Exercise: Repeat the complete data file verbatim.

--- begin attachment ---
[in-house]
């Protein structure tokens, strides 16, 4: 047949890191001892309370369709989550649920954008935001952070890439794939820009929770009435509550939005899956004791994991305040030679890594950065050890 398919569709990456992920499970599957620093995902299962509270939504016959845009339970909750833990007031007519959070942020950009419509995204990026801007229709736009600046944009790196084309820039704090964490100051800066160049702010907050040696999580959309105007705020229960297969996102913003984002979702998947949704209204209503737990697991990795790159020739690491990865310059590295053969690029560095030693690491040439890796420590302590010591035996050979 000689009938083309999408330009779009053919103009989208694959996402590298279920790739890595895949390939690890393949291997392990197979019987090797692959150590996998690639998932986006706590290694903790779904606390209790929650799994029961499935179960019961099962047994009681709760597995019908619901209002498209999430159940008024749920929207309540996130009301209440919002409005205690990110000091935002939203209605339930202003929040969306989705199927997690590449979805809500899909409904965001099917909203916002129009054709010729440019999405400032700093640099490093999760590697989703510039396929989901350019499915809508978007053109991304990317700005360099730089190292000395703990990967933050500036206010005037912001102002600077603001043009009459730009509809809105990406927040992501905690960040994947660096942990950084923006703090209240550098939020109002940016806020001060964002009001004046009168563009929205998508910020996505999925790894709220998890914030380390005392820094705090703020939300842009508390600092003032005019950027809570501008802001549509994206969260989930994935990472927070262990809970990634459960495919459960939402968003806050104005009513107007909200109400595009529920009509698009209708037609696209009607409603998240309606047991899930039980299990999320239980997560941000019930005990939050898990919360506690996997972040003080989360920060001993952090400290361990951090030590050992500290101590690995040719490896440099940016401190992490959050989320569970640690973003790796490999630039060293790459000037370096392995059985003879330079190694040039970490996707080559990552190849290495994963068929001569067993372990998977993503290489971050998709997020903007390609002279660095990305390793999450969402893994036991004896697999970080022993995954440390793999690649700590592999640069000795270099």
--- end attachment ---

[in-house]
């Protein structure tokens, strides 16, 4: 047949890191001892309370369709989550649920954008935001952070890439794939820009929770009435509550939005899956004791994991305040030679890594950065050890 398919569709990456992920499970599957620093995902299962509270939504016959845009339970909750833990007031007519959070942020950009419509995204990026801007229709736009600046944009790196084309820039704090964490100051800066160049702010907050040696999580959309105007705020229960297969996102913003984002979702998947949704209204209503737990697991990795790159020739690491990865310059590295053969690029560095030693690491040439890796420590302590010591035996050979 000689009938083309999408330009779009053919103009989208694959996402590298279920790739890595895949390939690890393949291997392990197979019987090797692959150590996998690639998932986006706590290694903790779904606390209790929650799994029961499935179960019961099962047994009681709760597995019908619901209002498209999430159940008024749920929207309540996130009301209440919002409005205690990110000091935002939203209605339930202003929040969306989705199927997690590449979805809500899909409904965001099917909203916002129009054709010729440019999405400032700093640099490093999760590697989703510039396929989901350019499915809508978007053109991304990317700005360099730089190292000395703990990967933050500036206010005037912001102002600077603001043009009459730009509809809105990406927040992501905690960040994947660096942990950084923006703090209240550098939020109002940016806020001060964002009001004046009168563009929205998508910020996505999925790894709220998890914030380390005392820094705090703020939300842009508390600092003032005019950027809570501008802001549509994206969260989930994935990472927070262990809970990634459960495919459960939402968003806050104005009513107007909200109400595009529920009509698009209708037609696209009607409603998240309606047991899930039980299990999320239980997560941000019930005990939050898990919360506690996997972040003080989360920060001993952090400290361990951090030590050992500290101590690995040719490896440099940016401190992490959050989320569970640690973003790796490999630039060293790459000037370096392995059985003879330079190694040039970490996707080559990552190849290495994963068929001569067993372990998977993503290489971050998709997020903007390609002279660095990305390793999450969402893994036991004896697999970080022993995954440390793999690649700590592999640069000795270099």